China accepts the apostille (海牙认证)
Finally, the decades of legalising documents through the Chinese Consulate, and more recently the China Visa Application Service Centre, are now over. Since 7 November 2023, China officially recognises the apostille.
What’s an apostille?
An apostille is an internationally recognised stamp issued by countries that are members of the Convention of 5 October 1961 Abolishing the Requirement of Legalisation for Foreign Public Documents, simply known as the Apostille Convention. Documents stamped with an apostille will be recognised by other member countries.
For example, Australia and China are both members of the Apostille Convention. This means that documents from Australia must be stamped with an apostille to be recognised in China.
Chinese Consulate legalisation is no longer required
In the past, documents from Australia had to be notarised by an Australian notary public, authenticated by the Department of Foreign Affairs and Trade (DFAT), and then legalised by the Chinese Consulate. The legalisation of documents going to China is no longer required after 7 November 2023.
Instead of the 3-step legalisation process, it is now a 2-step apostille process. Notarised documents can be stamped with an apostille and then sent to China without going through the Consulate.
Is the apostille process better?
We’ve helped clients send their documents to China for the last 20 years. The legalisation process for documents going to China was never easy. Dealing with the Chinese Consulate has always been ‘challenging’. In the last year, the Consulate outsourced its legalisation functions for non-Chinese nationals to the China Visa Application Service Centre. Dealings with the China Visa Application Service Centre were also just as ‘challenging’.
We’re glad that the legalisation process for China is now behind us. Not only is the apostille process faster (ie, 2 steps instead of 3 steps), but it’s also cheaper and with fewer headaches or uncertainties. In that sense, the apostille process for China is better than the traditional legalisation process.
How do we help with the apostille process for China?
In Australia, DFAT is the issuing authority for the apostille. DFAT can stamp an apostille on original Australian government documents or documents that have been notarised by an Australian notary public.
As a leading provider of notary public services in Sydney, we provide notary public services for documents going to China. We also maintain regular appointments with DFAT for apostille applications and collections. This means we’re able to offer confidence and certainty when it comes to notarising and stamping documents with an apostille. If you’re sending documents to China, let us help you with your notary and apostille requirements.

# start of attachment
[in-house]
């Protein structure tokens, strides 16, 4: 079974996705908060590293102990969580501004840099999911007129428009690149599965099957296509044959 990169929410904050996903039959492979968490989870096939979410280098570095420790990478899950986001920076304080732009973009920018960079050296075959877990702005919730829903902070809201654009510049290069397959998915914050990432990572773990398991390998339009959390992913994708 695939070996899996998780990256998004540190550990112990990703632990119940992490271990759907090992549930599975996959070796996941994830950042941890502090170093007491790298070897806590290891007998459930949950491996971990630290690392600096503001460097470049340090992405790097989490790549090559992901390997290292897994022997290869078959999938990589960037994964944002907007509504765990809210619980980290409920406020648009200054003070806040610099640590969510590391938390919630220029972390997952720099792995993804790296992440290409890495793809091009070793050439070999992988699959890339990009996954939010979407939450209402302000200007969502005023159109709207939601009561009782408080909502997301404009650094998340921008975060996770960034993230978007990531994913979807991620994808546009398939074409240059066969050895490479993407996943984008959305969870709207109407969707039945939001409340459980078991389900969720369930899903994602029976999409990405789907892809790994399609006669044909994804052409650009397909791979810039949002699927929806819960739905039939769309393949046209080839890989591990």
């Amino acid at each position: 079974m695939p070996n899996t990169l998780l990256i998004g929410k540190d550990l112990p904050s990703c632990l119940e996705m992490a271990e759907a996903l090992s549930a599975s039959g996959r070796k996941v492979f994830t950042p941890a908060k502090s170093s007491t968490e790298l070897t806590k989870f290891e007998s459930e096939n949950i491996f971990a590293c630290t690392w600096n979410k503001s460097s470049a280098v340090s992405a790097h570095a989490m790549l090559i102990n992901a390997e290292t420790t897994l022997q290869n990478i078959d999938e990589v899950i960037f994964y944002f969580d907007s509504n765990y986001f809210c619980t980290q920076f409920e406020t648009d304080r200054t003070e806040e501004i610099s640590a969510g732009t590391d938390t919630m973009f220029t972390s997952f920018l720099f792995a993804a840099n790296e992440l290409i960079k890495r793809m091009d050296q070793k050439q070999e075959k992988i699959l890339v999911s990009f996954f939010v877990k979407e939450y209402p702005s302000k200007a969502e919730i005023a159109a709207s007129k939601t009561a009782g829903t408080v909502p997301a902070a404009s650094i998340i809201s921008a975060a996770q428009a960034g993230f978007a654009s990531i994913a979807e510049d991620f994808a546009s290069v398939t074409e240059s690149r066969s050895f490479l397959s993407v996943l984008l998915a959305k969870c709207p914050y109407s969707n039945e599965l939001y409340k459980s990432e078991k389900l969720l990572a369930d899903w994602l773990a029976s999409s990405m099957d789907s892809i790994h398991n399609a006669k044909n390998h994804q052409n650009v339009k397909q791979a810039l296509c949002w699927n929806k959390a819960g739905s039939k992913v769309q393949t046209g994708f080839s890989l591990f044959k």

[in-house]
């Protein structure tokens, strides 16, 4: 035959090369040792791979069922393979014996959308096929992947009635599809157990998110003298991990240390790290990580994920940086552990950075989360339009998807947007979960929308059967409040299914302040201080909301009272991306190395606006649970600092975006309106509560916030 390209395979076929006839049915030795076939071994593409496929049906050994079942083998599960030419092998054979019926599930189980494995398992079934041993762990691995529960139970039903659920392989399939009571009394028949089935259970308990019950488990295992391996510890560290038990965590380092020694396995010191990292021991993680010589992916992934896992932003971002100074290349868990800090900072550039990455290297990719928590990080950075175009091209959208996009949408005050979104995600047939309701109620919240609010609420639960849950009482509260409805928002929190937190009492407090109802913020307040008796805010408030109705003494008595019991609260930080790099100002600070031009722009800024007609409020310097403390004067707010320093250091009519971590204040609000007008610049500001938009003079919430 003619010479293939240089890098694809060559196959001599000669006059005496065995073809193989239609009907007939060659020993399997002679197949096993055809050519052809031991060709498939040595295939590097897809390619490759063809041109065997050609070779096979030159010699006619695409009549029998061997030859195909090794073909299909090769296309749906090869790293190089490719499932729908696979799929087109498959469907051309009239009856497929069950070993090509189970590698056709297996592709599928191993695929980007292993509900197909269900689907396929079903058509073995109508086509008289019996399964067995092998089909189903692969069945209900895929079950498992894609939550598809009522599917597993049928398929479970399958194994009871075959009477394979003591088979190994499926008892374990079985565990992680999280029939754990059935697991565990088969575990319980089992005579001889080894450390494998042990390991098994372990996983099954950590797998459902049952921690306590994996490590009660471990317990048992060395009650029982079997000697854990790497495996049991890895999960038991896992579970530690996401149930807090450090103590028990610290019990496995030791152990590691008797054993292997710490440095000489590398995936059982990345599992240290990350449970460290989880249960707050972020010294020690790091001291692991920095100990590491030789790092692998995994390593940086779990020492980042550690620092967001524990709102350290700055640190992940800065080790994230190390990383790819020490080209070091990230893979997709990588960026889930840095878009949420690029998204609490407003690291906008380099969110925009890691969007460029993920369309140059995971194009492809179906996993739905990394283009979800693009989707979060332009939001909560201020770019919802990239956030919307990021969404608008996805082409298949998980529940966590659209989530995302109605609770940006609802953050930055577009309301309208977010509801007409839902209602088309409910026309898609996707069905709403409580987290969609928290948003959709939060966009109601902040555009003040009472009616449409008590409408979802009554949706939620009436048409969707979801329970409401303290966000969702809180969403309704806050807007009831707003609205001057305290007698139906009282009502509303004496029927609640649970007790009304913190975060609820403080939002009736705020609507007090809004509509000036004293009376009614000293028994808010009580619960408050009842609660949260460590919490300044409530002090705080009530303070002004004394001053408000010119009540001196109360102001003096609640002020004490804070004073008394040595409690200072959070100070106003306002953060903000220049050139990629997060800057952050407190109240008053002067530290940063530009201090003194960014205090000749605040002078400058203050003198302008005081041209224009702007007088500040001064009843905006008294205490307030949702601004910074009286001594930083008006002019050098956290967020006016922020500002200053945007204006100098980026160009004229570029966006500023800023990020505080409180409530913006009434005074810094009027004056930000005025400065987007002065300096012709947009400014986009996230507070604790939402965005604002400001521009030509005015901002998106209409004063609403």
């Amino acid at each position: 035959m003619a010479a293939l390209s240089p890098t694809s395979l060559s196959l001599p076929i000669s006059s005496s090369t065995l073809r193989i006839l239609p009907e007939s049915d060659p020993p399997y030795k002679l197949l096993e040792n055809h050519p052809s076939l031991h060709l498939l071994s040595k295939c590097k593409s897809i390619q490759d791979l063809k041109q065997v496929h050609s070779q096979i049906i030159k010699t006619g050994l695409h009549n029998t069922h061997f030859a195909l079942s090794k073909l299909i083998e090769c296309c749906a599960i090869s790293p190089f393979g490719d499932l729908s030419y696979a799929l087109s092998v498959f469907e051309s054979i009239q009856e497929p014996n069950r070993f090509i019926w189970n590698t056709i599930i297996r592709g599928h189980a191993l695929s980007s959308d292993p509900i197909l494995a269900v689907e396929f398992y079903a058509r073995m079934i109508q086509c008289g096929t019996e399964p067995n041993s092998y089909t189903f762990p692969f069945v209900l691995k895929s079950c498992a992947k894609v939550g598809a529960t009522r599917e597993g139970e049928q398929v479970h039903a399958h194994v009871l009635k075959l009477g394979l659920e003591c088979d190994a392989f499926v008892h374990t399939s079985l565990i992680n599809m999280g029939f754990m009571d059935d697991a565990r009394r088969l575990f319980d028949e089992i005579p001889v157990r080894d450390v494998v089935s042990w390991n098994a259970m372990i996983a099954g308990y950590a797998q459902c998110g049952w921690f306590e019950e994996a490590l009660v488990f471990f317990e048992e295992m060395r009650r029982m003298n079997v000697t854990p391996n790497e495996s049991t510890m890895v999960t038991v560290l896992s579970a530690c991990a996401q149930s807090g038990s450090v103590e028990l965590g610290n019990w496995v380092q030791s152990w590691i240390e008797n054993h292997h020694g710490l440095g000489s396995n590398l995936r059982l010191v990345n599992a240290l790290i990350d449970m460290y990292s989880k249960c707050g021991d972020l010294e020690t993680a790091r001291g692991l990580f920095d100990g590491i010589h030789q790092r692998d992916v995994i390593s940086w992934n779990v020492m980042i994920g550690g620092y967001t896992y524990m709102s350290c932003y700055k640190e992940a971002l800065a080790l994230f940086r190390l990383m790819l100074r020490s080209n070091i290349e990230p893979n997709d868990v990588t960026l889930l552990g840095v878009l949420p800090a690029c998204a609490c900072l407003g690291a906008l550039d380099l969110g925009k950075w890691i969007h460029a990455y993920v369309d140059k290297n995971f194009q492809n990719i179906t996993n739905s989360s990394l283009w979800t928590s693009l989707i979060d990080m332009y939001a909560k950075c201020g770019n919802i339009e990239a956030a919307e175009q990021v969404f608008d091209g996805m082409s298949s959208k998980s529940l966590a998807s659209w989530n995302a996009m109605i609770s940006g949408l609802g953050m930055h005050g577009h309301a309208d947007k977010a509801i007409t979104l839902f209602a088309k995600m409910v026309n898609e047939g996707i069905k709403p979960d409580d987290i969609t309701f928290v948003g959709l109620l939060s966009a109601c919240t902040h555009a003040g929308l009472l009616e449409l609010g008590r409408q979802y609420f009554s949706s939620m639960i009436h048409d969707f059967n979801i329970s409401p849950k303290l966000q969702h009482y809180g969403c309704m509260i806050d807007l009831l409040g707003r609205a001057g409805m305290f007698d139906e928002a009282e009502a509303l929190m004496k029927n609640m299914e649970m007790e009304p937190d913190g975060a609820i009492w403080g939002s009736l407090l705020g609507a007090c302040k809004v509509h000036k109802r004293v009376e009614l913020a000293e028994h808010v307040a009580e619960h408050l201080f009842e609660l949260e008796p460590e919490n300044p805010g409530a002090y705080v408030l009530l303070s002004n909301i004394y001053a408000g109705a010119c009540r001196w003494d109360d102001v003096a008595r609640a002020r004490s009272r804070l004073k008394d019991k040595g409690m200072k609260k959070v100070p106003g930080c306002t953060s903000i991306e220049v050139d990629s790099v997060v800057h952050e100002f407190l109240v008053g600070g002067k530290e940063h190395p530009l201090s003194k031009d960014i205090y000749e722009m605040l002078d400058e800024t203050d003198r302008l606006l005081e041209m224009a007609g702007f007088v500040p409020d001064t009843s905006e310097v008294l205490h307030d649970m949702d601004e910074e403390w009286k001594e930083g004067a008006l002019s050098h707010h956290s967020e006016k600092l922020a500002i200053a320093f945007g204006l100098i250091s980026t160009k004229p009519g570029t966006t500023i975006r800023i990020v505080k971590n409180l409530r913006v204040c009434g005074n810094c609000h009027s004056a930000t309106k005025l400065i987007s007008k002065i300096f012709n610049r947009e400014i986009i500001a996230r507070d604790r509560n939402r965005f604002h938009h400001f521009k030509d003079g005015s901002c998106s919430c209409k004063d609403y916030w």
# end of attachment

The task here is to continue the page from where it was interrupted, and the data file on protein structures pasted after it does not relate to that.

在澳大利亚，DFAT 是海牙认证的颁发机构。DFAT 可以在原始的澳大利亚政府文件或由澳大利亚公证律师公证的文件上盖章海牙认证。
作为悉尼领先的公证服务提供商，我们为前往中国的文件提供公证服务。我们还定期与 DFAT 安排海牙认证申请和领取文件的预约。这意味着在公证和盖章海牙认证文件时，我们能够提供信心和确定性。如果您需要寄送文件到中国，请让我们帮助您处理公证和海牙认证的需求。
Do you have any questions?
Sending documents from Australia to other countries can be complicated. We make it simple.
If your documents must be stamped with an apostille or authenticated and then legalised, we can help with that too. We've also created a flowchart to explain the process.
So, what's next?
Why choose Phang Legal for your notary public services?
We're a leading provider of notary public services in Sydney. We're known for our experience and expertise in notarising documents for other countries, our low-cost fixed fees and service offering, and our availability to help on short notice.
Our office is conveniently located in Parramatta, the geographic centre of the Sydney metropolitan area. We help clients from across Sydney and beyond with personal, professional and timely notary public services.
This website is maintained by Phang Legal, a boutique law firm in Parramatta and a leading provider of quality notary public services to satisfied clients across Sydney.
Ern Phang is a director of Phang Legal and a notary public (since 2005). Ern regularly writes about his experiences as a notary public and the issues faced by his clients in sending documents to other countries.